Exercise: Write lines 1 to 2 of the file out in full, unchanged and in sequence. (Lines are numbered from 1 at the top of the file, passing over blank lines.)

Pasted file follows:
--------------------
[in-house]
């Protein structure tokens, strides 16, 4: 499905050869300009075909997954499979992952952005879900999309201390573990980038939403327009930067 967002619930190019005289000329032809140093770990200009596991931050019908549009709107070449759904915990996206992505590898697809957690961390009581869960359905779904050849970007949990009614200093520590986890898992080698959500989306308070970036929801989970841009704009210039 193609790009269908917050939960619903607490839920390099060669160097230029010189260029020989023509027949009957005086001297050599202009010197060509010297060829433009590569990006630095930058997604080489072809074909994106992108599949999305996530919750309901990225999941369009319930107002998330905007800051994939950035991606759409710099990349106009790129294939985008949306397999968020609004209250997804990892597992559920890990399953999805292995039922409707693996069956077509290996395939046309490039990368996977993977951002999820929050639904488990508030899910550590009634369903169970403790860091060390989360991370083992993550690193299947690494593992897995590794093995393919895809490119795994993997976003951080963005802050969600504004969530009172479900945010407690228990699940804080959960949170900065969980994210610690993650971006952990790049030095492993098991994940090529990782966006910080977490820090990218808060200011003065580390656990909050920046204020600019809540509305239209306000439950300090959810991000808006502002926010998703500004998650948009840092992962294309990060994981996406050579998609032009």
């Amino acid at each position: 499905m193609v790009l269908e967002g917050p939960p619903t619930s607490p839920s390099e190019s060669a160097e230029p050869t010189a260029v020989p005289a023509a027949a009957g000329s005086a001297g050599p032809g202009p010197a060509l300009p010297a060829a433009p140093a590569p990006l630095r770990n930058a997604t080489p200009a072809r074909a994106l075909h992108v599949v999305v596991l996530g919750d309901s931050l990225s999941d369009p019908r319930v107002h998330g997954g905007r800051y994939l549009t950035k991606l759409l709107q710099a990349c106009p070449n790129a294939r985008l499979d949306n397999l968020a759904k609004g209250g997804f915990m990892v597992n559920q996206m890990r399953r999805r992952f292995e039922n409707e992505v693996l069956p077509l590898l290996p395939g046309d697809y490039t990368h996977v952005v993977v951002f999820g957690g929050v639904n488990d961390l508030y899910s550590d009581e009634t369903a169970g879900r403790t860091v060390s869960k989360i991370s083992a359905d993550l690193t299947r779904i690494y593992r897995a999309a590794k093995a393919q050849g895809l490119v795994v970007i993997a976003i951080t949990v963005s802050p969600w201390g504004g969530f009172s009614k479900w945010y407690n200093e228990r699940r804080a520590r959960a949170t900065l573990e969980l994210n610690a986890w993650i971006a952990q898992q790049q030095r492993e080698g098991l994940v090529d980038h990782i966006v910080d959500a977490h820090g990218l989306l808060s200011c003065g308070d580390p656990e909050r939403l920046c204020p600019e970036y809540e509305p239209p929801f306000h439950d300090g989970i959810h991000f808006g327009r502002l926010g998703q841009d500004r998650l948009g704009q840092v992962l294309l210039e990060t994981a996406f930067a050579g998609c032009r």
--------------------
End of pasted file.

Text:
[in-house]
């Protein structure tokens, strides 16, 4: 499905050869300009075909997954499979992952952005879900999309201390573990980038939403327009930067 967002619930190019005289000329032809140093770990200009596991931050019908549009709107070449759904915990996206992505590898697809957690961390009581869960359905779904050849970007949990009614200093520590986890898992080698959500989306308070970036929801989970841009704009210039 193609790009269908917050939960619903607490839920390099060669160097230029010189260029020989023509027949009957005086001297050599202009010197060509010297060829433009590569990006630095930058997604080489072809074909994106992108599949999305996530919750309901990225999941369009319930107002998330905007800051994939950035991606759409710099990349106009790129294939985008949306397999968020609004209250997804990892597992559920890990399953999805292995039922409707693996069956077509290996395939046309490039990368996977993977951002999820929050639904488990508030899910550590009634369903169970403790860091060390989360991370083992993550690193299947690494593992897995590794093995393919895809490119795994993997976003951080963005802050969600504004969530009172479900945010407690228990699940804080959960949170900065969980994210610690993650971006952990790049030095492993098991994940090529990782966006910080977490820090990218808060200011003065580390656990909050920046204020600019809540509305239209306000439950300090959810991000808006502002926010998703500004998650948009840092992962294309990060994981996406050579998609032009």